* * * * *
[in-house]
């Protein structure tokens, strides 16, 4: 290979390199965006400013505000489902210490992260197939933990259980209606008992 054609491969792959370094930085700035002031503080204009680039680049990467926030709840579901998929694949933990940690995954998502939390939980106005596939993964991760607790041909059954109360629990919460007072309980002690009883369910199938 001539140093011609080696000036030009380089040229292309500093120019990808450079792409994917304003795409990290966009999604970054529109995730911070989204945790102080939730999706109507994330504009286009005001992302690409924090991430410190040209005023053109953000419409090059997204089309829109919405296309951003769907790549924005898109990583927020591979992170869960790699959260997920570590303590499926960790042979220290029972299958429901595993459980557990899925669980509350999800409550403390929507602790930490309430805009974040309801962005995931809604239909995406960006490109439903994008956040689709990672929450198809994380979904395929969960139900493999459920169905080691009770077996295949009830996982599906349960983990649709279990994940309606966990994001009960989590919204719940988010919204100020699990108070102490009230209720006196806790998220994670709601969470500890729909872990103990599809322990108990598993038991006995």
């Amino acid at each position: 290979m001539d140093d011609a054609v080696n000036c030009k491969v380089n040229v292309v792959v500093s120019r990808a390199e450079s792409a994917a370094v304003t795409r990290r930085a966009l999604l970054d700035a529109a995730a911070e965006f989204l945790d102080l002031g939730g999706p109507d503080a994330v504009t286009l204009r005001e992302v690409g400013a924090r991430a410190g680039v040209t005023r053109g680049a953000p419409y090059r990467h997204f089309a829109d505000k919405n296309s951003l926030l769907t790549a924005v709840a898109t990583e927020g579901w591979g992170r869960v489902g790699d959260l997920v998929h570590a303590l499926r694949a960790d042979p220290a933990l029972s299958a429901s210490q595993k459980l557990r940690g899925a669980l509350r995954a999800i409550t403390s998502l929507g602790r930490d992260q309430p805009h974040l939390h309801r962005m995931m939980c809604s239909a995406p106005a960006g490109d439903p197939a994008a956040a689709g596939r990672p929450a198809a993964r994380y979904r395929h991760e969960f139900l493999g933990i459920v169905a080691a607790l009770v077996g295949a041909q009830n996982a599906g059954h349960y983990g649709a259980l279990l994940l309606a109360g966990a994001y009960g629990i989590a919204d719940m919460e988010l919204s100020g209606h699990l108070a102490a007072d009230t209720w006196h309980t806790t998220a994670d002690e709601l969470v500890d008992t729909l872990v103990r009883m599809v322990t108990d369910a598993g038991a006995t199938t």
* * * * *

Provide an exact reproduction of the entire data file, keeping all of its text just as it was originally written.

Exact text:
[in-house]
């Protein structure tokens, strides 16, 4: 290979390199965006400013505000489902210490992260197939933990259980209606008992 054609491969792959370094930085700035002031503080204009680039680049990467926030709840579901998929694949933990940690995954998502939390939980106005596939993964991760607790041909059954109360629990919460007072309980002690009883369910199938 001539140093011609080696000036030009380089040229292309500093120019990808450079792409994917304003795409990290966009999604970054529109995730911070989204945790102080939730999706109507994330504009286009005001992302690409924090991430410190040209005023053109953000419409090059997204089309829109919405296309951003769907790549924005898109990583927020591979992170869960790699959260997920570590303590499926960790042979220290029972299958429901595993459980557990899925669980509350999800409550403390929507602790930490309430805009974040309801962005995931809604239909995406960006490109439903994008956040689709990672929450198809994380979904395929969960139900493999459920169905080691009770077996295949009830996982599906349960983990649709279990994940309606966990994001009960989590919204719940988010919204100020699990108070102490009230209720006196806790998220994670709601969470500890729909872990103990599809322990108990598993038991006995």
């Amino acid at each position: 290979m001539d140093d011609a054609v080696n000036c030009k491969v380089n040229v292309v792959v500093s120019r990808a390199e450079s792409a994917a370094v304003t795409r990290r930085a966009l999604l970054d700035a529109a995730a911070e965006f989204l945790d102080l002031g939730g999706p109507d503080a994330v504009t286009l204009r005001e992302v690409g400013a924090r991430a410190g680039v040209t005023r053109g680049a953000p419409y090059r990467h997204f089309a829109d505000k919405n296309s951003l926030l769907t790549a924005v709840a898109t990583e927020g579901w591979g992170r869960v489902g790699d959260l997920v998929h570590a303590l499926r694949a960790d042979p220290a933990l029972s299958a429901s210490q595993k459980l557990r940690g899925a669980l509350r995954a999800i409550t403390s998502l929507g602790r930490d992260q309430p805009h974040l939390h309801r962005m995931m939980c809604s239909a995406p106005a960006g490109d439903p197939a994008a956040a689709g596939r990672p929450a198809a993964r994380y979904r395929h991760e969960f139900l493999g933990i459920v169905a080691a607790l009770v077996g295949a041909q009830n996982a599906g059954h349960y983990g649709a259980l279990l994940l309606a109360g966990a994001y009960g629990i989590a919204d719940m919460e988010l919204s100020g209606h699990l108070a102490a007072d009230t209720w006196h309980t806790t998220a994670d002690e709601l969470v500890d008992t729909l872990v103990r009883m599809v322990t108990d369910a598993g038991a006995t199938t």